Recording in a studio should be a great experience. I’m excited to work with you!
Here are some tips in making the most of your studio time at South Sound Sound.
1) Know your material. Practice makes perfect right? We’ll you may not need to be perfect to record but it does help to know what you are going to do when you get here. It should go without saying but make sure you are prepared therefore avoiding F.B.S.O.P. (Flying By Seat Of Pants) Have a clear understanding of the arrangements. Realize that recording in the studio opens up many possibilities to double instruments or add harmonies to vocals etc…if the song warrants it.
2) Practice playing your material without all players. Often in modern recording studios the best results can be gleaned by tracking instruments one at a time. Sometimes it can be helpful to rehearse your songs without out vocals or other instruments.
3) Click track or no click track. Click tracks can be used to in the studio to help smooth out the song tempo. Practice with one if you or your drummer hasn’t played with a click track before. Although we can certainly record without a click, click tracks make it possible to add tempo based effects to the song and speed up editing.
4) Prepare more material than you plan to record for your album. You may find we cruise through the tracks and you have the budget to do more.
5) Whatever instrument you play, make sure you have plenty of spare parts brining spares of anything that might break. Guitars and basses should have new strings for nice clear sound. Also, make sure you have all your gear and accessories like power cords, instrument cables and tuners as the nearest music store is a fair drive. Drum heads shouldn’t have a hundred rehearsals on them so spring for some new heads and bring spares. If possible, load drums in the studio the night before the sessions so they can acclimate to the recording room.
7) Record yourself. It may be helpful to pre-record your project. A simple hand held recorder may reveal weak parts in a song. Make sure that you communicate your vision for the songs so I will know what direction you are headed with them, it can be helpful to designate a leader of your group for this. I’m happy to do a no cost casual sit down with you to visit the studio and go over your project game plan. It is also useful to know how the material will be distributed; i.e.: CDR, CD pressing or MP3 downloads etc…
8) If your are sequencing beats have them programmed prior to your session or recorded to CD to bring with you.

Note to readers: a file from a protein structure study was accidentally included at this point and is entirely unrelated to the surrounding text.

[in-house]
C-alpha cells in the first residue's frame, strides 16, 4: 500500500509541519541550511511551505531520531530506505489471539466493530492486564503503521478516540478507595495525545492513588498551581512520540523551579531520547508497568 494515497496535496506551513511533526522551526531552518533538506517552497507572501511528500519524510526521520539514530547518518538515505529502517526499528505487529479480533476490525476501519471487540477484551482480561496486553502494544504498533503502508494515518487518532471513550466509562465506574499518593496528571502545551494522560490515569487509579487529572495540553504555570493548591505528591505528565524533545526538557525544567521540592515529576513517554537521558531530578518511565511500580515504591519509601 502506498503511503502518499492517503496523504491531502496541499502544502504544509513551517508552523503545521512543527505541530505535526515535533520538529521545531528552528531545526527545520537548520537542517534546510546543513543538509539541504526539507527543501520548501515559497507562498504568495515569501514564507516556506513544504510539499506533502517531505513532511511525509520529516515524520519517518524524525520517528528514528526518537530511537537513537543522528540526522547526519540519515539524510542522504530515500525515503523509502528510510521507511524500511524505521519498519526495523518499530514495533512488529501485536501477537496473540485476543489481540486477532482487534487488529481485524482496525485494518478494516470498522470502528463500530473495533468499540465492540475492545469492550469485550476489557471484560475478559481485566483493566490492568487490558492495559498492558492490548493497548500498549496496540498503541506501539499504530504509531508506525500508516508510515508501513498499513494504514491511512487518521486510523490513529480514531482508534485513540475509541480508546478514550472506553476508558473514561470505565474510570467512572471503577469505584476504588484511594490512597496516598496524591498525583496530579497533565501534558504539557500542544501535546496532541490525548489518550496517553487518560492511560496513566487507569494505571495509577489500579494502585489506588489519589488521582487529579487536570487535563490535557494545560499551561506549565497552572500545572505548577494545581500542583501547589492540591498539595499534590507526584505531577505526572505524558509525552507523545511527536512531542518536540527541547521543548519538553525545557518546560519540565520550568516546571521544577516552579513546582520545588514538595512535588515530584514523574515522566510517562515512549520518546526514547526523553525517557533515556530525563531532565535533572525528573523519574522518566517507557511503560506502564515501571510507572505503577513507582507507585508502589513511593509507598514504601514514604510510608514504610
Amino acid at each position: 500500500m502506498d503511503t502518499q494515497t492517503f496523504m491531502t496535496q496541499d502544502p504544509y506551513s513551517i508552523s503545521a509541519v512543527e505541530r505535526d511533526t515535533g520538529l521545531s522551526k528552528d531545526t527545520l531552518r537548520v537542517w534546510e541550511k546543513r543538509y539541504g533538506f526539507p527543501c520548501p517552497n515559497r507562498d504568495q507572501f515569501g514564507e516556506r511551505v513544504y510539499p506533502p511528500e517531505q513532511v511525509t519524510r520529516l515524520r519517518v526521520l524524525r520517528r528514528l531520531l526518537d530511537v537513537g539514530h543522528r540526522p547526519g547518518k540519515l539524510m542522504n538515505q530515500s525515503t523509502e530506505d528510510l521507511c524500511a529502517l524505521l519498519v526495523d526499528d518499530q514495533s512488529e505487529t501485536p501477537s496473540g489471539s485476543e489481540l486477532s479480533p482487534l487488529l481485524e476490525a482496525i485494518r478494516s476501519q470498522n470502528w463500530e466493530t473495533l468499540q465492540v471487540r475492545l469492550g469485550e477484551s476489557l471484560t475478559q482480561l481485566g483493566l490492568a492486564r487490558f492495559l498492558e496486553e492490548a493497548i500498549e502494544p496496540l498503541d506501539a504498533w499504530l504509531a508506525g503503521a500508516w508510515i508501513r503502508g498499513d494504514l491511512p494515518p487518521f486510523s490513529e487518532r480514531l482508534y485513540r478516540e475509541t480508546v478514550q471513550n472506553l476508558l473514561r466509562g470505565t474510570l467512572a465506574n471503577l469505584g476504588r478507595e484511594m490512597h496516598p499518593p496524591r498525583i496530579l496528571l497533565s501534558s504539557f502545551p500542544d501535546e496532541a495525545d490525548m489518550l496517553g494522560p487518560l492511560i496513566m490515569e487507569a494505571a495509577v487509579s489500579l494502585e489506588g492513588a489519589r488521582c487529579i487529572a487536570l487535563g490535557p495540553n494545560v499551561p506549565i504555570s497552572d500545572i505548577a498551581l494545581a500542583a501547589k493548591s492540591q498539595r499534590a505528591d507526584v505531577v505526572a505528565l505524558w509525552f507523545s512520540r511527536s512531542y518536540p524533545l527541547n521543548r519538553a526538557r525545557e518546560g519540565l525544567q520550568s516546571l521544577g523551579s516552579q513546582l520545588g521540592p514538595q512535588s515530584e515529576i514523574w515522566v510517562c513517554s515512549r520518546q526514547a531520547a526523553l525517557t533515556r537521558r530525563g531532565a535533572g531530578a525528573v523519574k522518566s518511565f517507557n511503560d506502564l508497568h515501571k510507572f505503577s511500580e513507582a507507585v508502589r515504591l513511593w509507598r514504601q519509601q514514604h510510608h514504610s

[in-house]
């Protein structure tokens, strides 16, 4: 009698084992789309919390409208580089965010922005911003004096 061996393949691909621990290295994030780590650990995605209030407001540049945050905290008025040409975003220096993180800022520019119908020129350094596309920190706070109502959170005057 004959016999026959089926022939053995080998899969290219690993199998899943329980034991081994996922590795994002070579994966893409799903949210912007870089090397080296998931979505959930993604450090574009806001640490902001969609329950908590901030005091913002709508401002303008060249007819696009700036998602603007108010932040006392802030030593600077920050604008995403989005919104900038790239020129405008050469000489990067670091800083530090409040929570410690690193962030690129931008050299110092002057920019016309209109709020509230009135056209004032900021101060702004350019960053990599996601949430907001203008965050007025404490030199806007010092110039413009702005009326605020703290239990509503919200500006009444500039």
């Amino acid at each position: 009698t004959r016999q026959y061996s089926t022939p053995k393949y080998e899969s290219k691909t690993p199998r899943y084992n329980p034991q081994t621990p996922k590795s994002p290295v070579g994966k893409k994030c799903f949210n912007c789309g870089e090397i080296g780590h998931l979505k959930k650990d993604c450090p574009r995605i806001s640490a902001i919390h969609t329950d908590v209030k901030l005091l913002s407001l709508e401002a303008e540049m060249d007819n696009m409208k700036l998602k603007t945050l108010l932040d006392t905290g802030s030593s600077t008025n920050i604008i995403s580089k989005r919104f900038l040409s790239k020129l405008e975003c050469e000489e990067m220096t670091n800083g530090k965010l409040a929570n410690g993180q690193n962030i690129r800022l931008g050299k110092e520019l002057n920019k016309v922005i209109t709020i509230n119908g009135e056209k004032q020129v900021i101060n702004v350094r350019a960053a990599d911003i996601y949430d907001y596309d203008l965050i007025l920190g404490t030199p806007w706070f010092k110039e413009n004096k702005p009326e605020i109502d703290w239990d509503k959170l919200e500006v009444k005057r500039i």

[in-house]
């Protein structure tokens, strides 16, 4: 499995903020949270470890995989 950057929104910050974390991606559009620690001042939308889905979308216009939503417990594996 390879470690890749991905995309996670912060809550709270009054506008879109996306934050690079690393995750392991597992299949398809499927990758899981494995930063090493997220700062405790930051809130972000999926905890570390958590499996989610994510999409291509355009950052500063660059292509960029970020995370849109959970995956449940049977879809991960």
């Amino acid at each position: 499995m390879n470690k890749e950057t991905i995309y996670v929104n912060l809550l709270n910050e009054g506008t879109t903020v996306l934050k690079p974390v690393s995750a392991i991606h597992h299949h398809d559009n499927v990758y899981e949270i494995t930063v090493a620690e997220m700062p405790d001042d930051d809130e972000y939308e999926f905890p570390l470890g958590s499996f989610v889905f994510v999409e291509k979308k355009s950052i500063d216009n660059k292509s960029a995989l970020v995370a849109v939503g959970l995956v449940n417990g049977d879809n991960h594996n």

9) Bring a USB thumb drive or Portable Hard Drive to back up after each session. Each song requires 2-5GB per song of storage and South Sound Sound is not responsible for backing up your material! Computers and drives crash, $#@! happens!
10) Be well rested before coming to your session. Your album won’t reflect how much fun you had the night before…focus young grasshopper…
11) Budget. Make a budget of how much you plan to spend. Estimate how much time you think it will take to complete your project. It is difficult to put fixed prices on recording as each artist works in a slightly different way. See me for specifics on recording costs and specials. I require payment of cash, check or Paypal at the end of each session unless other arrangements are made.
STUDIO SET UP
1) Please be on time.
2) Make your studio time a comfortable place. Don’t forget to pack your sense of humor! Musicians tend to produce their best work when relaxed but focused. I like to wear comfy slippers, drink tea and snack…bring food or something to drink if you plan on longer sessions. I run a clean studio so no drugs or alcohol please.
3) Your support group. I firmly believe that recording is a supportive process and South Sound Sound is a fun and positive place. Acts are welcome to bring friends along as they are not a distraction during your creative journey.
4) Singers: Get those vocal chords warmed up but don’t over do it. Water at room temp is good, too cold can constrict the vocal chords. I typically have hot water going here at the studio and supply organic tea to help the vocals flow. Sounds between singing phrases can easily be edited out so humming your upcoming note “I Walk the Line” Johnny Cash style is no problem.
1) Tune your instruments often during the session.
2) We’ll take the time to get the sound you want before recording. Its easier to record the right sounds then to try to “fix it” in the mix.
3) If you make a mistake, we don’t have to start over. I can easily punch in on most parts, like magic. Most musicians seem to get the most inspired takes within the first few takes. No worries, I have lots of ones and zeros to spare…
4) When tracking as a group (drums, bass, guitar etc…) it is easy to run through multiple takes to get your favorite.
5) Get a rough mix of the days session. I typically will email you a rough mix after you leave through Google Drive, wetransfer.com or burn a CD while before you leave.
6) And most importantly, HAVE FUN! As the sound engineer and/or producer I’m here to make sure that all you need to do is have fun making the music you love!